Critique of jingoistic nationalism
All of Bangash’s films critique jingoistic nationalism – either head on or obliquely.
“There is this view that if you are patriotic, you cannot say anything negative about your nation … If you are factually reporting horrific incidents that might be happening in your country, you are said to be defaming the nation,” he told Al Jazeera.
That, for him, is the scariest thing about blind patriotism – the advocacy against any critical response to the state. “When you don’t have critical thinking, you create dictators and fascists. That is a culture that has long been nurtured in South Asia. It is something that we deal with every day,” he says.
Contrary to popular interpretation, for Bangash, the greatest act of patriotism is trying to improve the nation, for which you first need to identify the problems and be able to speak about them with candour and fearlessness.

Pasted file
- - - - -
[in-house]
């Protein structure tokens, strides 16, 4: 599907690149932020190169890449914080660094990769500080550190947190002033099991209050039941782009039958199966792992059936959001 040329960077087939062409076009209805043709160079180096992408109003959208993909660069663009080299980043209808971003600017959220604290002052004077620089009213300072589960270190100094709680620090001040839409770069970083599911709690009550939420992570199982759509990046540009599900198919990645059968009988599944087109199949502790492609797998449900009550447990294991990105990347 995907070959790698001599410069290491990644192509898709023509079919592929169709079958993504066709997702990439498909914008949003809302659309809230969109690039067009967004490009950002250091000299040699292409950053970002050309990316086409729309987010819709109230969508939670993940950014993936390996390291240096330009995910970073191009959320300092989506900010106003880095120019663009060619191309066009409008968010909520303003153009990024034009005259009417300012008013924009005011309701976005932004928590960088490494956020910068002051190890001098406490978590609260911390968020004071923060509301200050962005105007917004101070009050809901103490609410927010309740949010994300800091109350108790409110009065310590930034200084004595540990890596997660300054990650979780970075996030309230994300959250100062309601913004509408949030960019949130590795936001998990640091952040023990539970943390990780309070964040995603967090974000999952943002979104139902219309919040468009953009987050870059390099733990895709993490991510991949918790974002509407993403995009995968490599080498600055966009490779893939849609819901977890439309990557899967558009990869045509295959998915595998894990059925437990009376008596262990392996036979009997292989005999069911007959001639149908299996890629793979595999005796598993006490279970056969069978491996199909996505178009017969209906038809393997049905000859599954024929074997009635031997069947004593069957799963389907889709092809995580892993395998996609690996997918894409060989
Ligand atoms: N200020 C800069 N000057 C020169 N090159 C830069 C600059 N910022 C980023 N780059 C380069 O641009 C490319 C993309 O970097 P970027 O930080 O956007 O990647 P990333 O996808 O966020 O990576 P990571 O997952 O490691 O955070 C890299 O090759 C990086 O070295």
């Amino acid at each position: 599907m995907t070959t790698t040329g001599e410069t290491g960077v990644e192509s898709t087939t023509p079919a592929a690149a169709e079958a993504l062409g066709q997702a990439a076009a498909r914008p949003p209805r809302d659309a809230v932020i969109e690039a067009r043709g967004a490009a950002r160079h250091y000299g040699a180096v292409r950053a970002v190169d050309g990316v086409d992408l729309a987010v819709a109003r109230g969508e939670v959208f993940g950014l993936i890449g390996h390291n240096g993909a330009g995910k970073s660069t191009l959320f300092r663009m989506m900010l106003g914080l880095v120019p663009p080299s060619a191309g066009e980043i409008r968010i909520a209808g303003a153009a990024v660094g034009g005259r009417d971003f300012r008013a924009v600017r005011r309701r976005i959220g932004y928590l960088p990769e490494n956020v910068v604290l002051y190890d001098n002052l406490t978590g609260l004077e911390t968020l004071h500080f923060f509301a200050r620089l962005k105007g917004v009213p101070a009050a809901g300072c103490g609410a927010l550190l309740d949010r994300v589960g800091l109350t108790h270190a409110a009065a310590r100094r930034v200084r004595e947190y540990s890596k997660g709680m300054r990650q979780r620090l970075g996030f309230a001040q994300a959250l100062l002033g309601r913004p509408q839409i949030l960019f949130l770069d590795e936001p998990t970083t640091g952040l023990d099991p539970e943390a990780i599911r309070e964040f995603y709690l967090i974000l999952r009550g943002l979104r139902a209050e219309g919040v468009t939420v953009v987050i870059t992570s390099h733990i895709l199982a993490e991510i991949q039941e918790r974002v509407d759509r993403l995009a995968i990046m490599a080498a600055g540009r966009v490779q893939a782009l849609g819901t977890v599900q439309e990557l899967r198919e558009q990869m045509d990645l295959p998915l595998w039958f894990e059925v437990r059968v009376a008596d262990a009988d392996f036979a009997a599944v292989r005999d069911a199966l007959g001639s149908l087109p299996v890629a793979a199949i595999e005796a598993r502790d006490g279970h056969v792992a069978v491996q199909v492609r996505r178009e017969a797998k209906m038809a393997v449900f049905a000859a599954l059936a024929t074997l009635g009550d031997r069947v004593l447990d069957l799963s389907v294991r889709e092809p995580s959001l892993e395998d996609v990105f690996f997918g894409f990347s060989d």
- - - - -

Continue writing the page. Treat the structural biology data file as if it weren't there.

“That for me is a big part about what media or cinema can do. [It can] get people to view issues from different lenses and perspectives,” he says. In other words, sensitise and help open and democratise the public’s understanding of the issues.
For Bangash, another purpose of cinema, and arts in general, is to break barriers and bring those on the margins to centre stage with empathy and dignity. “Cinema allows you to get in the shoes of people who don’t have a voice,” he says.
So, Bangash’s cinema is not just all aesthetics but also comes riding on social responsibility. For instance, he made an interesting use of diegetic sound of the city in Bhai by trying to capture the level of noise in the busiest of the streets downtown during the middle of the day.
For him, it has a larger relevance. “I wanted to capture that level of intensity from the lens of somebody who is differently abled. What it could mean to them. What happens to that character in that space when you don’t have the ability to process the sound and the situation around you,” he told Al Jazeera.
The social awareness did not stop at that. Ayan Javaid, the actor who plays the autistic brother in Bhai, identifies himself as differently abled, a rare instance of empathetic and authentic casting in the Pakistani film industry.